UNBC Professor Leads National Research Project

Prince George, BC, Canada / CKPG News
UNBC Professor Leads National Research Project

Dr. Margot Parkes is an Associate Professor for the School of Health Sciences at UNBC. She is also the Canada Research Chair in Health, Ecosystems and Society.

Dr. Parkes will be leading a national research project over the next 5 years, thanks to a $2 million grant from the Canadian Institutes of Health Research.

Dr. Parkes is joined by a team of over 60 partners and researchers from BC, Alberta and New Brunswick. The ECHO Network (Environment, Community, Health Observatory) will look into the impacts of resource development on health, environment and community…with a focus on rural areas.

While Dr. Parkes recognizes the importance of resource development to local economies, she says the project will look into ways of mitigating some of the negative impacts. “Some types of resource development have very overt positive impacts. It’s understanding how to enhance the positive and to respond in a better, more integrative way to some of the things that might be challenges.”

One of those challenges is the affect repeated resource extraction has over time on peoples mental health. “When you talk about resource extraction and development, quite often health as a whole is missing,” says Dr. Henry Harder, the Dr. Donald B. Rix BC Leadership Chair and the Aboriginal Environmental Health Professor at UNBC. “In isolated communities — like Indigenous communities–quite often they have had a relocation happening. They have had a mine happening, they have had forestry happening. How is that impacting their well-being? Particularly their mental well-being?”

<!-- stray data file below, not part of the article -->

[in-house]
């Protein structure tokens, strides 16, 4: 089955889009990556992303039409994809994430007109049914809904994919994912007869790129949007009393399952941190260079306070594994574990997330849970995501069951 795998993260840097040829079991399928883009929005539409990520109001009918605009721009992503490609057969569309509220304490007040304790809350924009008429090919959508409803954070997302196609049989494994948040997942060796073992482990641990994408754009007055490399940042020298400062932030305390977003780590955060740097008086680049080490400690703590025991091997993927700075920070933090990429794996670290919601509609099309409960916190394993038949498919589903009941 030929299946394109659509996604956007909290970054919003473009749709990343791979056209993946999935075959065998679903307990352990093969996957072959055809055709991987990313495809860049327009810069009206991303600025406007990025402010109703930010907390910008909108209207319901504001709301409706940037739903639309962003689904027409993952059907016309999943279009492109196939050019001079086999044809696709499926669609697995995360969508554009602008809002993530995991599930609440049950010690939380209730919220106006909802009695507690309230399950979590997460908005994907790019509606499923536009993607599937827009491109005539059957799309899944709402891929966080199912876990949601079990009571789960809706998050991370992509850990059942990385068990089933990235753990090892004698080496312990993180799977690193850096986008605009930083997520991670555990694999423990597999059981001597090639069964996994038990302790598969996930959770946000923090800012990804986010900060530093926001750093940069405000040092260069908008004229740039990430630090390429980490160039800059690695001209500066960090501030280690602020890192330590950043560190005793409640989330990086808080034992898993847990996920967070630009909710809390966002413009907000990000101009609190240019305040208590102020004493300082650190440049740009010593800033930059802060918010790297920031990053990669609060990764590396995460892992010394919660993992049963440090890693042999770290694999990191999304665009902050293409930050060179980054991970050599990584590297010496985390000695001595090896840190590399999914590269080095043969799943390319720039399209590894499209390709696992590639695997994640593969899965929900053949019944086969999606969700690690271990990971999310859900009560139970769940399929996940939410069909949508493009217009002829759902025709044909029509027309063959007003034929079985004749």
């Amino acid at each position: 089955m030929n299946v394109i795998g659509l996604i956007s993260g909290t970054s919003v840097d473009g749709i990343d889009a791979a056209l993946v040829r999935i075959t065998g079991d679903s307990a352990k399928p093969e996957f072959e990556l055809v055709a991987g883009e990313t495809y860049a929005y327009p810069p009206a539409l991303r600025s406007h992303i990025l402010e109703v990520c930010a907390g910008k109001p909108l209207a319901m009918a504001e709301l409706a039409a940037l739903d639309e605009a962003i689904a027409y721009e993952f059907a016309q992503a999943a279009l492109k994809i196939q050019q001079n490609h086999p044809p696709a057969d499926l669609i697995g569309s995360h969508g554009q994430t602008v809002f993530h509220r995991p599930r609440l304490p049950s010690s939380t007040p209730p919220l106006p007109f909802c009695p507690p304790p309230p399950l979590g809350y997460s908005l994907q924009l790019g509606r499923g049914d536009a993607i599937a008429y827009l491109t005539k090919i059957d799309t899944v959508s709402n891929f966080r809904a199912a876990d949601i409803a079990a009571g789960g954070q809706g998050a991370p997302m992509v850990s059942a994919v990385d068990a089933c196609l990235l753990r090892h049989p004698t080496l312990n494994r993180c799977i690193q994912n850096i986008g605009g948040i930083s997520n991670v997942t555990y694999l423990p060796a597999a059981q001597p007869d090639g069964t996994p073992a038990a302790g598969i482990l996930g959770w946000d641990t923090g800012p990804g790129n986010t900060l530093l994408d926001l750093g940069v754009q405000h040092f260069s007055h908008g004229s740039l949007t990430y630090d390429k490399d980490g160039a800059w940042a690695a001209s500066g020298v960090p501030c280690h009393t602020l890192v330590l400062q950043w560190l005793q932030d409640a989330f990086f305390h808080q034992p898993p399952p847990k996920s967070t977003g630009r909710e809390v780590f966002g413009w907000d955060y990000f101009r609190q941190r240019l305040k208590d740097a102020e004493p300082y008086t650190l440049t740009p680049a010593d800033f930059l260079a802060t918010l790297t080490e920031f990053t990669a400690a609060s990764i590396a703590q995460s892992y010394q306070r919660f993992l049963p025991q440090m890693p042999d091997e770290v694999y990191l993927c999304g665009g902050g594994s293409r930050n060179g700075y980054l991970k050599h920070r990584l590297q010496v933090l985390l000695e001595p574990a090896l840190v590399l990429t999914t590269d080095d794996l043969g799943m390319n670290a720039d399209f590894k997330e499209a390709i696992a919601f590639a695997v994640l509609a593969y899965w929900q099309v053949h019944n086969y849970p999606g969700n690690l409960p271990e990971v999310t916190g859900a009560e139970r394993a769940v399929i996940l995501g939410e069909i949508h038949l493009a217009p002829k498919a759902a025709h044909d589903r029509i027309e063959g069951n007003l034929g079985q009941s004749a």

Northern Health is an important partner. The Health and Resource Development Office has been looking into industry impacts on health for the last 3 years. “What we see is we can see impacts to populations because of community stresses and stressors on our infrastructure. Whether it’s migrant populations, or even the ‘bust phenomenon’ where our economy drops,” says Dr. Sandra Allison, the Chief Medical Officer of Northern Health and the Co-chair of the research project. “We also see impacts of emissions and exposures. That is something that people are very concerned about when we talk about environmental health. What’s in the air? What’s in the soil? What’s in the water? The last area of work is related to our health system and our health services. When you have large migratory populations, they can really impact our health services.”

Dr. Parkes says the project is not just about research, it’s about taking action. “We have decision makers and partners who are involved in actions and decisions from the beginning. So they are designing a project that will help to reach their needs.”


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